The UN Human Security Charter led to a massive restructure of the UN system, aimed to emphasise delivery and implementation around these seven elements of human security across all nations, irrespective of wealth or size.
In the area of health security, the Charter sought to ensure health care as a basic human right for all and guarantee the protection from diseases. The mandate of the Global Health Security Council was ‘to enhance country capacities to prevent, detect and respond to infectious diseases and to emphasize global health security as a national leader-level priority and galvanize high-level commitments to global health security.’
In effect, it subsumed the work of the Global Heath Security Agenda, but reprioritised it within the UN system and therefore every country in the world became participating members.
This also laid the groundwork for the restructuring of the World Health Organization and reprioritisation among member states to support its programmes of work, both in terms of financial resources and as a clearing house for capacity-building initiatives.
It also heralded the establishment of regional pandemic observatories which sought to detect, identify new viruses.
Alongside the observatories, it created regional health security emergency response bodies that have the operational capacity to design, manufacture and deploy resources in the event of an outbreak. They regularly run regional and international simulation and preparedness exercises with national emergency teams in order to ensure responses are coordinated and effective.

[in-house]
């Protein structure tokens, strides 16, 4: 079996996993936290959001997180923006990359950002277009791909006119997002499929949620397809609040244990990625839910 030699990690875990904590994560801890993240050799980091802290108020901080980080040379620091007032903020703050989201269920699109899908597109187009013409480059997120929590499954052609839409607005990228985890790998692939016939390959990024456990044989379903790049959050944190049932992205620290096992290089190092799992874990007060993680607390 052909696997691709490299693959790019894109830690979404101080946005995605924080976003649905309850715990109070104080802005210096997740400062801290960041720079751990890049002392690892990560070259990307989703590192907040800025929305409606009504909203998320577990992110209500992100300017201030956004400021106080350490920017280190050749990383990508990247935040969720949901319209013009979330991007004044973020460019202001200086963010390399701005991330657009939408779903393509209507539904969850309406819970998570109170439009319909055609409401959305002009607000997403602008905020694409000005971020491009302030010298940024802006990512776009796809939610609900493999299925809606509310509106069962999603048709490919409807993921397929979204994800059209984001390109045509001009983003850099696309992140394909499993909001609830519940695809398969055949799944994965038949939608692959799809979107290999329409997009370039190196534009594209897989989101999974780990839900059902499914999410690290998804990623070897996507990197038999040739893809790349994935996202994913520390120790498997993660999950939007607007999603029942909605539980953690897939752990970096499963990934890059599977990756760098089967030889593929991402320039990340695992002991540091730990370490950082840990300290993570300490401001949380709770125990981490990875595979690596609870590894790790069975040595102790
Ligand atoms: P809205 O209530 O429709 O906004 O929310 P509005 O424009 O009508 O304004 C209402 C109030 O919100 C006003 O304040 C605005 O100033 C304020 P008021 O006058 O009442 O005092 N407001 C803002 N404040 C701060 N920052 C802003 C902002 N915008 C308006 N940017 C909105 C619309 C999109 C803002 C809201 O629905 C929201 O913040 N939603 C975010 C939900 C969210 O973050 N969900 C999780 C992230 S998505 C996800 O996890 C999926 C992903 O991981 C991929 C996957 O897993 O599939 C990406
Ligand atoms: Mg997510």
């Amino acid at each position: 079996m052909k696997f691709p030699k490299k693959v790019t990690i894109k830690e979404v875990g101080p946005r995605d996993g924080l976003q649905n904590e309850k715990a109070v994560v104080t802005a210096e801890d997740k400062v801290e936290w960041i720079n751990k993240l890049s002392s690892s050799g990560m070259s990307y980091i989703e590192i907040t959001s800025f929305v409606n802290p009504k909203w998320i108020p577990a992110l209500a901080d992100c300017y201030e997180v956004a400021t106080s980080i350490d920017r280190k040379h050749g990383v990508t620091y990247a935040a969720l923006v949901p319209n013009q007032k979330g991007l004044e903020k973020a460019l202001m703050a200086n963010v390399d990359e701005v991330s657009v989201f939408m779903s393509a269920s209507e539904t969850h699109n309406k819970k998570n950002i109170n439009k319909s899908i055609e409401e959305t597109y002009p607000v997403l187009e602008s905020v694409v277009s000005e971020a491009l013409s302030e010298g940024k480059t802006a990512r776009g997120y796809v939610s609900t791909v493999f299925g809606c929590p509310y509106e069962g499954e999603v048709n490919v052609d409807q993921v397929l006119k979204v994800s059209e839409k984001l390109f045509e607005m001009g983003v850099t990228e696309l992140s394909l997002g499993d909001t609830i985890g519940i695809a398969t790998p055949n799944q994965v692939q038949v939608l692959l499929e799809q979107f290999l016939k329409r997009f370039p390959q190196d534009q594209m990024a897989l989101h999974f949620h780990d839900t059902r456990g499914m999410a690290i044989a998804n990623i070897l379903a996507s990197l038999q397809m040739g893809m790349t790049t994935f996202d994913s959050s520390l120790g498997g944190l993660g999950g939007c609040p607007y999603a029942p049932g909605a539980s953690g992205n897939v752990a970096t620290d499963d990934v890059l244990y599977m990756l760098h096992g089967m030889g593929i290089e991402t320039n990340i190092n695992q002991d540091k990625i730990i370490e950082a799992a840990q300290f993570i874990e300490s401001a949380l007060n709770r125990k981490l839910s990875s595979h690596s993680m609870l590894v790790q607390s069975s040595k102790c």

The Charter also catalysed a range of public-private partnership arrangements for critical medical equipment and resources at a regional level.
Regional hubs were created all over the world, with multinational organisations operating in consortia with other agencies to supply essential resources (and spare capacity) when needed. It also secured the production, procurement and equitable distribution of vaccines to guarantee accessibility to most vulnerable. This was a monumental achievement.
As participants in the deliberations on the UN Human Security Charter, global private foundations and philanthropists were invited to contribute their expertise, experience and significant financial resources which impressively supported the work of international agencies during the pandemic. They have committed to do the same again.
Building a bridge towards international cooperation
At the end of her speech, the UK Ambassador to the UN concludes that what we have is not perfect, but it is a substantial improvement.
She says, ‘Our old paradigms calcify in the wake of global crises. The human cost is too high to bear. Our ineffective, uncoordinated response must never happen again. We must be people-centred, comprehensive and coherent to be effective.
‘Pandemics do not respect borders. We cannot retreat into ourselves. We must build a bridge towards international cooperation and collaboration to confront these 21st century challenges.’